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The Divorce Factor

“Growing up in a broken home” that was the term used for kids whose parents were divorced, some 40+ years ago.

Today, divorce is nothing like it was back in my early years. Women today are not branded by the stigma of being divorced like they once were; they continue along with or without a man. It’s less bad and/or undesirable to be divorced. Ultimately, it’s simply the reality of the world we live in. In fact, the province of Quebec has the highest rate of divorce, of all the Canadian provinces, whereby only half of marriages succeed.

Even with the high percentage of failure, it seems that couples move on less unscathed than the children. It is the kids that often get stuck in the cross hairs and end up the most agonized and hurt.

For starters, children of divorce typically have two homes but never truly one place they can call home, because they’re constantly being shipped back and forth. And of course, let us not forget, the age-old strife of feeling like they must pick sides.

My own father was so determined to destroy my relationship with my mother, that I spent my entire childhood and adolescence completely anxious and torn between the two.

As a matchmaker, it pains me to hear stories about the anger people feel towards their exes. Those that do share children just add the youngster(s) fragile aching hearts to the broken relationship. Ultimately making them less trusting of relationships in the future. When they do meet someone later in life, they often fear deep down they may end up like their own parents.

I have the pleasure of planning and coordinating multiple events in my profession, and weddings are by far the costliest of all. It seems that in our current day and age, most couples are more excited about the planning of their wedding than their actual nuptials and the sanctity of the marriage itself. The average cost of a wedding in just over $30,000. That’s a lot to spend on a “party” that has a 50% probability of ending in divorce.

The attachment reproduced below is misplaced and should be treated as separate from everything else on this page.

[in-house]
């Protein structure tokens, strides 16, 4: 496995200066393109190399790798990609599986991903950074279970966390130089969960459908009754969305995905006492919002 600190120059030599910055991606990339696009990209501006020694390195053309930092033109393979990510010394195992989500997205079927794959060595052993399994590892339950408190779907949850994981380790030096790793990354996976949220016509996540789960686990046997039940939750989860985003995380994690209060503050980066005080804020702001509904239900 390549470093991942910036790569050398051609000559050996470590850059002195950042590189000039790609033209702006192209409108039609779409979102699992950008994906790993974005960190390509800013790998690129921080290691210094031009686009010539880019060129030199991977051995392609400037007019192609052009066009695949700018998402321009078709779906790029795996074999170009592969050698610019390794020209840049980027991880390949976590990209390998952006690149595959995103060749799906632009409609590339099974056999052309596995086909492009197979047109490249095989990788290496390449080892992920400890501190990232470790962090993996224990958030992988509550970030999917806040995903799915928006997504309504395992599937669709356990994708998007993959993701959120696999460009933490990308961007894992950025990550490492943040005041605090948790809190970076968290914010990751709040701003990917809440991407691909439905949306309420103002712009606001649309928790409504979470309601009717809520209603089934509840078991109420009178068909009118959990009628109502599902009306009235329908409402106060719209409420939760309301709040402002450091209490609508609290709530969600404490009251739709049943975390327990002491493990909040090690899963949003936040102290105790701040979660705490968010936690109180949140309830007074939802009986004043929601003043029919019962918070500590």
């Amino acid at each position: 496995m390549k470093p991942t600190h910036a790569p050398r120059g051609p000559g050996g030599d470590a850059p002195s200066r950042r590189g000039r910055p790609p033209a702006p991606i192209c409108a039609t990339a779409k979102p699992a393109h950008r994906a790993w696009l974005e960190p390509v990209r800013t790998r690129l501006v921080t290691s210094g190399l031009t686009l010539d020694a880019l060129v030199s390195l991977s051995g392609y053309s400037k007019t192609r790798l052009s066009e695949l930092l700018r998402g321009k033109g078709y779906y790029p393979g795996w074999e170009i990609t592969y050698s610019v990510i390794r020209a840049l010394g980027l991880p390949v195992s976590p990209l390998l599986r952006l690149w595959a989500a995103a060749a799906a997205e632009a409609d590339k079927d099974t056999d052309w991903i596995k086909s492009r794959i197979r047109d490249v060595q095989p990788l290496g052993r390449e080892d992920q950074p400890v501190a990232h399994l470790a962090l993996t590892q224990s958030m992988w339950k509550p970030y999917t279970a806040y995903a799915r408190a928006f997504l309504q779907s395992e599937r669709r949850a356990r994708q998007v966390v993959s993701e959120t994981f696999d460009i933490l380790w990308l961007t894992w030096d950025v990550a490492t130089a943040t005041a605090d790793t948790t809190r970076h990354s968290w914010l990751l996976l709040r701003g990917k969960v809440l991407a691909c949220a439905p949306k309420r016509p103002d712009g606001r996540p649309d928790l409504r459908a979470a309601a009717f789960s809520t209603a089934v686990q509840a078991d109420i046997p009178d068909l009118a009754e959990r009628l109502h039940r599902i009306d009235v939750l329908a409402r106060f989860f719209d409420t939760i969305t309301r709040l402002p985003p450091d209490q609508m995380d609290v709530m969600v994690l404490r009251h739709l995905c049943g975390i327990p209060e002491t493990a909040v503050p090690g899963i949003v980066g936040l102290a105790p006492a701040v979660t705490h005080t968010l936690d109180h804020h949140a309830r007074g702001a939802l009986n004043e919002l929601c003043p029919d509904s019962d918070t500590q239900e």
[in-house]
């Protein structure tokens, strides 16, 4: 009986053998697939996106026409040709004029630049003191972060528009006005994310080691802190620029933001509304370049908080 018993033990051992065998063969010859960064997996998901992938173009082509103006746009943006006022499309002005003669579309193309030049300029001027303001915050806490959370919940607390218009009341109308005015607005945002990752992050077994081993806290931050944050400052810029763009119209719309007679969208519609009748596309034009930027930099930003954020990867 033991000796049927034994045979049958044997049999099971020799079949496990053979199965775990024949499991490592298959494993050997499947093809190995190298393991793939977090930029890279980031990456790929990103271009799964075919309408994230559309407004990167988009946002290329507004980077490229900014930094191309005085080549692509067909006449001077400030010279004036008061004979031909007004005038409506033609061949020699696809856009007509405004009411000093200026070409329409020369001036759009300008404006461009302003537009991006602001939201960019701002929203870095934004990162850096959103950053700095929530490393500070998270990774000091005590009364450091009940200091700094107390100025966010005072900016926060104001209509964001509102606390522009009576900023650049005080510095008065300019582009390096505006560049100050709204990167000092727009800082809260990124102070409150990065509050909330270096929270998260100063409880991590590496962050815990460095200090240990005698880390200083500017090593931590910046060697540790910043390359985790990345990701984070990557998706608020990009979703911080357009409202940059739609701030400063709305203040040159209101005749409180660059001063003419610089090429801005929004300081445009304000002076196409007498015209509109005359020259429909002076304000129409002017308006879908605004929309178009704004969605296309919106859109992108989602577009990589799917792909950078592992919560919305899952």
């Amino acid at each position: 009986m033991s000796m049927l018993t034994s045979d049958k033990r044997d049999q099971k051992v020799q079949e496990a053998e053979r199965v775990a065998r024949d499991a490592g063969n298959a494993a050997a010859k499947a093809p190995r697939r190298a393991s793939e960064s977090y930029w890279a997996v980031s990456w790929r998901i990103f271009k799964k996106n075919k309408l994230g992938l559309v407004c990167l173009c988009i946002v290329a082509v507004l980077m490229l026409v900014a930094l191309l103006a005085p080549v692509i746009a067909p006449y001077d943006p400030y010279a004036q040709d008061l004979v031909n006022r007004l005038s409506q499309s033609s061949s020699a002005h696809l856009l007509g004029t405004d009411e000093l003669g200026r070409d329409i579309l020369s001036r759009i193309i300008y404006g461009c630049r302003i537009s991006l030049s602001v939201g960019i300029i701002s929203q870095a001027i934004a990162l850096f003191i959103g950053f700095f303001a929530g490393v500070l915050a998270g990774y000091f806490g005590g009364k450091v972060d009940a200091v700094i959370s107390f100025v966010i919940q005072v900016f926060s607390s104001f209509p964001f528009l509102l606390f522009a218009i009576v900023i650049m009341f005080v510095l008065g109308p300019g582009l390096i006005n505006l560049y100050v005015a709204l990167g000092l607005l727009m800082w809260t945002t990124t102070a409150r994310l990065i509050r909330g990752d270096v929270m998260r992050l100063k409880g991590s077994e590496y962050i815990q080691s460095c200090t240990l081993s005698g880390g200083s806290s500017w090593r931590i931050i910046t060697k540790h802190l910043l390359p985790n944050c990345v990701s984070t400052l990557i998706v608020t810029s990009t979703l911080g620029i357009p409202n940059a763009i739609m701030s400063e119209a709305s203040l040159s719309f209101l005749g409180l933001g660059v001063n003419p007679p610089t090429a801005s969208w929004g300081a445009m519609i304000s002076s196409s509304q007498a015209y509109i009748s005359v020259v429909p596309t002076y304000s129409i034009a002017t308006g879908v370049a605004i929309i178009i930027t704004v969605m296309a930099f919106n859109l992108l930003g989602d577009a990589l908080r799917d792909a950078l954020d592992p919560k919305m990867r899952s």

Life is full of ups and downs, but the true gift is love and family. In that consideration, the true happiness of the child or children is highly dependent on their parents. Divorce is not the fault of a child, and parents who hold grudges and stay angry with their ex-partners only tilt the dial to favor their emotional anguish and despair over their offspring’s.

Having a second chance to start again is a true blessing and so divorce in many ways can be a healthy and positive decision, so long as the impact on the child or children is the first concern.

The ultimate goal is true happiness for everyone involved. Divorce doesn’t have to be hurtful and ugly if the couple can find a way to take the high road and prioritize the love of the family above all else.

Food for thought: Remember that at one point, there was love and happiness that created a beautiful family. Don’t taint that belief or negatively impact your family’s opinion of their mother or father by making them witnesses to a malicious and bitter war, between parents.

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